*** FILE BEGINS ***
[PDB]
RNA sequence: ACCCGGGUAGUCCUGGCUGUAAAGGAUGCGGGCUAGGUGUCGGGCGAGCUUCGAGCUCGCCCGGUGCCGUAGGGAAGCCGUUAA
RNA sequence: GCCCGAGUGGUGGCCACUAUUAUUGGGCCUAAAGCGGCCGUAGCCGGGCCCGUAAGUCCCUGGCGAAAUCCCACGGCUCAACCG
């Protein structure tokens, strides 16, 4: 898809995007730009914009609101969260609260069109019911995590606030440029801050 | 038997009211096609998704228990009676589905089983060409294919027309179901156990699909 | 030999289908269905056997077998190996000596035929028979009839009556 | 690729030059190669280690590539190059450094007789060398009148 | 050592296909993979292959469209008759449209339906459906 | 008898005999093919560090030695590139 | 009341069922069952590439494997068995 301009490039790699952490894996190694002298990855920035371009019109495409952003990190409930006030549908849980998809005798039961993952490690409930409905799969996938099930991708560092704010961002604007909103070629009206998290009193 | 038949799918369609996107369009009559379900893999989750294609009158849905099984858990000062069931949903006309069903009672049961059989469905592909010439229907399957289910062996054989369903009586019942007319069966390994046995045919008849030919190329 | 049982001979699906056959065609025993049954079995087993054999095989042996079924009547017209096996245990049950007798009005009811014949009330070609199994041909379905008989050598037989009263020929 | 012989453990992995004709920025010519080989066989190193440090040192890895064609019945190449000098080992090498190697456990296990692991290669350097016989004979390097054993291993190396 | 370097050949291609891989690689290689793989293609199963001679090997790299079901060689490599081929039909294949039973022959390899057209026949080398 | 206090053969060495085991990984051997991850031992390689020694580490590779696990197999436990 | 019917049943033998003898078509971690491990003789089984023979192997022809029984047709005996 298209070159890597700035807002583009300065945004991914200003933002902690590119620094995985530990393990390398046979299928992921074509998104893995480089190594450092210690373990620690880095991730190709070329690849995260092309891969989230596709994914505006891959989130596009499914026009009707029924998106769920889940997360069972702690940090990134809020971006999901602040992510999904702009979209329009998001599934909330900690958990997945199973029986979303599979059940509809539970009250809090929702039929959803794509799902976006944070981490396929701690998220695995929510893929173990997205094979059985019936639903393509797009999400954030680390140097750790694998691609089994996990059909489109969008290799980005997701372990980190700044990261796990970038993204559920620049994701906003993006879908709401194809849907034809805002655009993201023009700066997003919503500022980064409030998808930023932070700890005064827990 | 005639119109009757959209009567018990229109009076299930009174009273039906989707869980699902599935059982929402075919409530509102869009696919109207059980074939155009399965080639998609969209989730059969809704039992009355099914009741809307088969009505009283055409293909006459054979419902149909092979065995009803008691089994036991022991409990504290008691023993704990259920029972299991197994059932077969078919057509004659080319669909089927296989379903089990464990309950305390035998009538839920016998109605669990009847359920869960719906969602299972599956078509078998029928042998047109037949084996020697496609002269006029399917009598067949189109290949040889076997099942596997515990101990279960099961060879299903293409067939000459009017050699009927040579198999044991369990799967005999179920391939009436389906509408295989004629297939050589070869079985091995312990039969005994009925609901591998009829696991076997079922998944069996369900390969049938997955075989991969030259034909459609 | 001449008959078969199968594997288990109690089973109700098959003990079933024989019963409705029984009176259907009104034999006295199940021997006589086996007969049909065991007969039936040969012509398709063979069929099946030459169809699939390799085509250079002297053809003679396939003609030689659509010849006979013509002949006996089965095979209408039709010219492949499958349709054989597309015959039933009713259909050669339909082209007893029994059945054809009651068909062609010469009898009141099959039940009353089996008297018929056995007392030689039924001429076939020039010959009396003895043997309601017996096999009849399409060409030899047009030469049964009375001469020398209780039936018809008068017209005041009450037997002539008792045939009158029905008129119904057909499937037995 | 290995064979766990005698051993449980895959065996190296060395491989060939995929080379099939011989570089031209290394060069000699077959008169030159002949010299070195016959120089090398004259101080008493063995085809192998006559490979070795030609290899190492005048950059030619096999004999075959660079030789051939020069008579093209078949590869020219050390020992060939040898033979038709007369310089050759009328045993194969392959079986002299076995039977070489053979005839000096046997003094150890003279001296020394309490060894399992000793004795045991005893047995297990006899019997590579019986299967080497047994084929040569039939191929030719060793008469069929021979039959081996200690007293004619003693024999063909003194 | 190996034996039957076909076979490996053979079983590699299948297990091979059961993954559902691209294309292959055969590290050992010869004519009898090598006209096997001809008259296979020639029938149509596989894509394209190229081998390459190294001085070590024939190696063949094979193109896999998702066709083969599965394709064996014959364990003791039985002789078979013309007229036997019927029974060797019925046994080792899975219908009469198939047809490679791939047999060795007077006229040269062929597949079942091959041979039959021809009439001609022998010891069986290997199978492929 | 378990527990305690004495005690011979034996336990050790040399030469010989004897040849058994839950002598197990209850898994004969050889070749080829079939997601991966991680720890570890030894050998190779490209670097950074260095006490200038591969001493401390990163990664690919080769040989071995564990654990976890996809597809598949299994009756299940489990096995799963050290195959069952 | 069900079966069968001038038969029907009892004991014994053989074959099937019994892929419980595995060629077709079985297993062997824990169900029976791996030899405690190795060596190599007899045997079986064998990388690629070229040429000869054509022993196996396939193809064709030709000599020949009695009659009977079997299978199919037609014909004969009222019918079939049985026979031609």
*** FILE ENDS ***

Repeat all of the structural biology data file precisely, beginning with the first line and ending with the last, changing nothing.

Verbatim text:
[PDB]
RNA sequence: ACCCGGGUAGUCCUGGCUGUAAAGGAUGCGGGCUAGGUGUCGGGCGAGCUUCGAGCUCGCCCGGUGCCGUAGGGAAGCCGUUAA
RNA sequence: GCCCGAGUGGUGGCCACUAUUAUUGGGCCUAAAGCGGCCGUAGCCGGGCCCGUAAGUCCCUGGCGAAAUCCCACGGCUCAACCG
């Protein structure tokens, strides 16, 4: 898809995007730009914009609101969260609260069109019911995590606030440029801050 | 038997009211096609998704228990009676589905089983060409294919027309179901156990699909 | 030999289908269905056997077998190996000596035929028979009839009556 | 690729030059190669280690590539190059450094007789060398009148 | 050592296909993979292959469209008759449209339906459906 | 008898005999093919560090030695590139 | 009341069922069952590439494997068995 301009490039790699952490894996190694002298990855920035371009019109495409952003990190409930006030549908849980998809005798039961993952490690409930409905799969996938099930991708560092704010961002604007909103070629009206998290009193 | 038949799918369609996107369009009559379900893999989750294609009158849905099984858990000062069931949903006309069903009672049961059989469905592909010439229907399957289910062996054989369903009586019942007319069966390994046995045919008849030919190329 | 049982001979699906056959065609025993049954079995087993054999095989042996079924009547017209096996245990049950007798009005009811014949009330070609199994041909379905008989050598037989009263020929 | 012989453990992995004709920025010519080989066989190193440090040192890895064609019945190449000098080992090498190697456990296990692991290669350097016989004979390097054993291993190396 | 370097050949291609891989690689290689793989293609199963001679090997790299079901060689490599081929039909294949039973022959390899057209026949080398 | 206090053969060495085991990984051997991850031992390689020694580490590779696990197999436990 | 019917049943033998003898078509971690491990003789089984023979192997022809029984047709005996 298209070159890597700035807002583009300065945004991914200003933002902690590119620094995985530990393990390398046979299928992921074509998104893995480089190594450092210690373990620690880095991730190709070329690849995260092309891969989230596709994914505006891959989130596009499914026009009707029924998106769920889940997360069972702690940090990134809020971006999901602040992510999904702009979209329009998001599934909330900690958990997945199973029986979303599979059940509809539970009250809090929702039929959803794509799902976006944070981490396929701690998220695995929510893929173990997205094979059985019936639903393509797009999400954030680390140097750790694998691609089994996990059909489109969008290799980005997701372990980190700044990261796990970038993204559920620049994701906003993006879908709401194809849907034809805002655009993201023009700066997003919503500022980064409030998808930023932070700890005064827990 | 005639119109009757959209009567018990229109009076299930009174009273039906989707869980699902599935059982929402075919409530509102869009696919109207059980074939155009399965080639998609969209989730059969809704039992009355099914009741809307088969009505009283055409293909006459054979419902149909092979065995009803008691089994036991022991409990504290008691023993704990259920029972299991197994059932077969078919057509004659080319669909089927296989379903089990464990309950305390035998009538839920016998109605669990009847359920869960719906969602299972599956078509078998029928042998047109037949084996020697496609002269006029399917009598067949189109290949040889076997099942596997515990101990279960099961060879299903293409067939000459009017050699009927040579198999044991369990799967005999179920391939009436389906509408295989004629297939050589070869079985091995312990039969005994009925609901591998009829696991076997079922998944069996369900390969049938997955075989991969030259034909459609 | 001449008959078969199968594997288990109690089973109700098959003990079933024989019963409705029984009176259907009104034999006295199940021997006589086996007969049909065991007969039936040969012509398709063979069929099946030459169809699939390799085509250079002297053809003679396939003609030689659509010849006979013509002949006996089965095979209408039709010219492949499958349709054989597309015959039933009713259909050669339909082209007893029994059945054809009651068909062609010469009898009141099959039940009353089996008297018929056995007392030689039924001429076939020039010959009396003895043997309601017996096999009849399409060409030899047009030469049964009375001469020398209780039936018809008068017209005041009450037997002539008792045939009158029905008129119904057909499937037995 | 290995064979766990005698051993449980895959065996190296060395491989060939995929080379099939011989570089031209290394060069000699077959008169030159002949010299070195016959120089090398004259101080008493063995085809192998006559490979070795030609290899190492005048950059030619096999004999075959660079030789051939020069008579093209078949590869020219050390020992060939040898033979038709007369310089050759009328045993194969392959079986002299076995039977070489053979005839000096046997003094150890003279001296020394309490060894399992000793004795045991005893047995297990006899019997590579019986299967080497047994084929040569039939191929030719060793008469069929021979039959081996200690007293004619003693024999063909003194 | 190996034996039957076909076979490996053979079983590699299948297990091979059961993954559902691209294309292959055969590290050992010869004519009898090598006209096997001809008259296979020639029938149509596989894509394209190229081998390459190294001085070590024939190696063949094979193109896999998702066709083969599965394709064996014959364990003791039985002789078979013309007229036997019927029974060797019925046994080792899975219908009469198939047809490679791939047999060795007077006229040269062929597949079942091959041979039959021809009439001609022998010891069986290997199978492929 | 378990527990305690004495005690011979034996336990050790040399030469010989004897040849058994839950002598197990209850898994004969050889070749080829079939997601991966991680720890570890030894050998190779490209670097950074260095006490200038591969001493401390990163990664690919080769040989071995564990654990976890996809597809598949299994009756299940489990096995799963050290195959069952 | 069900079966069968001038038969029907009892004991014994053989074959099937019994892929419980595995060629077709079985297993062997824990169900029976791996030899405690190795060596190599007899045997079986064998990388690629070229040429000869054509022993196996396939193809064709030709000599020949009695009659009977079997299978199919037609014909004969009222019918079939049985026979031609």